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Limiters vs. compressors for final mix

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Ok, I have 2 nice free VST plugins: George Yohng's W1 Limiter VST Endorphin Mainly, I'm looking to get a very loud output, for that professionally-mastered sound. I've been doing pretty well using Endorphin by just pushing it as far as it can go before the sound deteriorates, but I found this limiter online recently and am interested in whether it can help too. The L1 is recommended by some professionals so I figured that a software emulation of it might also be a good idea. If I just combine the 2 (limiter first, then compressor) it doesn't seem to make much difference, but then I've no idea if I'm on the right track or not.

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"Loudness" isn't really the hallmark of good mastering, it's a hallmark of modern shot-to-hell mastering. For getting your mix a bit louder (don't shoot for like, 12dB or something), you'll need a good, transparant limiter. Experiment with your free ones, trying extreme settings first, to see what kind of garbage you get once the limiter is working too hard, and at what level you get it.
Pick the more transparant one you have.

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Yeah, I'm aware of how an overcompressed mix can ruin the sound and so on. But on the other hand a mix that is too quiet and without any extra polishing at the mastering stage is going to sound lacking when put next to something which was professionally mastered. Mainly that's my goal; if it sounds weak when I play it just after I play a song recorded in a real studio, fix it.

The limiter seems to be doing a reasonable job... I have its threshold set to -1.0dB with a gain of 1.0dB and that doesn't seem to do any damage. After that comes the compressor which again is on pretty mild settings (something like a 2 to 3db boost overall, to a non-linearly compressed input), at least relative to what it is capable of.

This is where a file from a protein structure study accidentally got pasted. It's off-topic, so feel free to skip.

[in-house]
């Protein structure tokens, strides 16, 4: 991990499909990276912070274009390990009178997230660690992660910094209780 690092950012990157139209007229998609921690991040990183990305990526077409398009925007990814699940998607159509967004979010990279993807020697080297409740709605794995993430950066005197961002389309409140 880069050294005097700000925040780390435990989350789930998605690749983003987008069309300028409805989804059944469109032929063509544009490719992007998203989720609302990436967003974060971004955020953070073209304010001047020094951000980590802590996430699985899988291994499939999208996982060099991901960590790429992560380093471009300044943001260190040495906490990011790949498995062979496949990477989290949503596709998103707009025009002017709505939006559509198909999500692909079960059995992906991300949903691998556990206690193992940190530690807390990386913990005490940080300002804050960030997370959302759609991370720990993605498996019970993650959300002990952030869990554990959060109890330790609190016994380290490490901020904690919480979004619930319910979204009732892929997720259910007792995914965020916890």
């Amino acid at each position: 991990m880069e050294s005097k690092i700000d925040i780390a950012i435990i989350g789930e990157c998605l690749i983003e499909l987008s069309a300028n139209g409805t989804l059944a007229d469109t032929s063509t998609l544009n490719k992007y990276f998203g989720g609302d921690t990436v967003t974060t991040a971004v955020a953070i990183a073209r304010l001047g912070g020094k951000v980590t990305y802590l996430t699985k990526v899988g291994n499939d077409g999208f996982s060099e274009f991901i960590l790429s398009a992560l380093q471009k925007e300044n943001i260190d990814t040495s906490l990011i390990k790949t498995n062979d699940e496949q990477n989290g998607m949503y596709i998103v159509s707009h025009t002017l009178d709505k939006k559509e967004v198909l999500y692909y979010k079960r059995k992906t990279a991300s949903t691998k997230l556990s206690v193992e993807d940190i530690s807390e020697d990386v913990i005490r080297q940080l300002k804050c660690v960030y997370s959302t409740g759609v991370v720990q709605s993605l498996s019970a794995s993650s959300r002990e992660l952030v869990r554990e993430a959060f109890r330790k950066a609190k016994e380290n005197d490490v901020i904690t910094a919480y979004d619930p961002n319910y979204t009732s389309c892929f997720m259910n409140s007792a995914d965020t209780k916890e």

I'm reasonably happy with the output, except for the lack of high-end which I don't think I can do much about without using a proper drummer rather than cheap samples - programmed cymbals tend to stick out more than anything else so I can't have them cutting through the mix as much as I would like, and nothing else really fills that space.

PS. There's no way I'll be trying Ozone I'm afraid. I have no budget whatsoever.

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Compressor BEFORE limiter, please ;)
The limiter is the last thing in the chain - it also makes sure you don't get any nasty clipping (limit to, for example, -3dB, and use only 2.7dB make-up gain).

Use the limiter for that last bit of oomph, those nasty high peaks that are keeping you from pumping your average volume up.

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I dont want to be a "definition jerk", but:

Isnt a limiter a compressor with ratio set to infinity?

My advice, use a compressor like a soft limiter (not infinite compression).
If you are talking about an expander, its something else...

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Quote:
Original post by uncutno
I dont want to be a "definition jerk", but:

Isnt a limiter a compressor with ratio set to infinity?

My advice, use a compressor like a soft limiter (not infinite compression).
If you are talking about an expander, its something else...


Somewhat, a limiter is a brick-wall compressor - no attack (it should work instantaneously, letting no signal over the threshold pass), high or even infinite ratio (the signal over the threshold is clipped to the threshold), and a very short (or no) release time: once the signal drops back under the threshold, it should stop limiting as soon as possible.